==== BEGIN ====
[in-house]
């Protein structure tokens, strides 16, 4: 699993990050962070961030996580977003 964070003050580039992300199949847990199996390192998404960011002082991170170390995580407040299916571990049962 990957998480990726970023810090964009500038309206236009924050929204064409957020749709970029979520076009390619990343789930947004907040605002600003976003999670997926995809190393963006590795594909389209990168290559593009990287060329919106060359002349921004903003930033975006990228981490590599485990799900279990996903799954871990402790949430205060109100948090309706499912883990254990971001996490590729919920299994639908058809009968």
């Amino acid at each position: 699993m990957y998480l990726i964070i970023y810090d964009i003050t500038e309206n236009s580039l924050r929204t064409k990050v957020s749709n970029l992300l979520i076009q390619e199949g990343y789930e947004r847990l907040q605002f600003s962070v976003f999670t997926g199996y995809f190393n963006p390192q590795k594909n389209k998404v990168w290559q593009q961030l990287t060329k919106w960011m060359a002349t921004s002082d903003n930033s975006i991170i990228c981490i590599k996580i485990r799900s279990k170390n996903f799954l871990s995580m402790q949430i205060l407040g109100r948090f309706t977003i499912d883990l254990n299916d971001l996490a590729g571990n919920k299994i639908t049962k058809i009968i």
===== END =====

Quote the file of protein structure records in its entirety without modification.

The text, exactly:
[in-house]
């Protein structure tokens, strides 16, 4: 699993990050962070961030996580977003 964070003050580039992300199949847990199996390192998404960011002082991170170390995580407040299916571990049962 990957998480990726970023810090964009500038309206236009924050929204064409957020749709970029979520076009390619990343789930947004907040605002600003976003999670997926995809190393963006590795594909389209990168290559593009990287060329919106060359002349921004903003930033975006990228981490590599485990799900279990996903799954871990402790949430205060109100948090309706499912883990254990971001996490590729919920299994639908058809009968």
């Amino acid at each position: 699993m990957y998480l990726i964070i970023y810090d964009i003050t500038e309206n236009s580039l924050r929204t064409k990050v957020s749709n970029l992300l979520i076009q390619e199949g990343y789930e947004r847990l907040q605002f600003s962070v976003f999670t997926g199996y995809f190393n963006p390192q590795k594909n389209k998404v990168w290559q593009q961030l990287t060329k919106w960011m060359a002349t921004s002082d903003n930033s975006i991170i990228c981490i590599k996580i485990r799900s279990k170390n996903f799954l871990s995580m402790q949430i205060l407040g109100r948090f309706t977003i499912d883990l254990n299916d971001l996490a590729g571990n919920k299994i639908t049962k058809i009968i």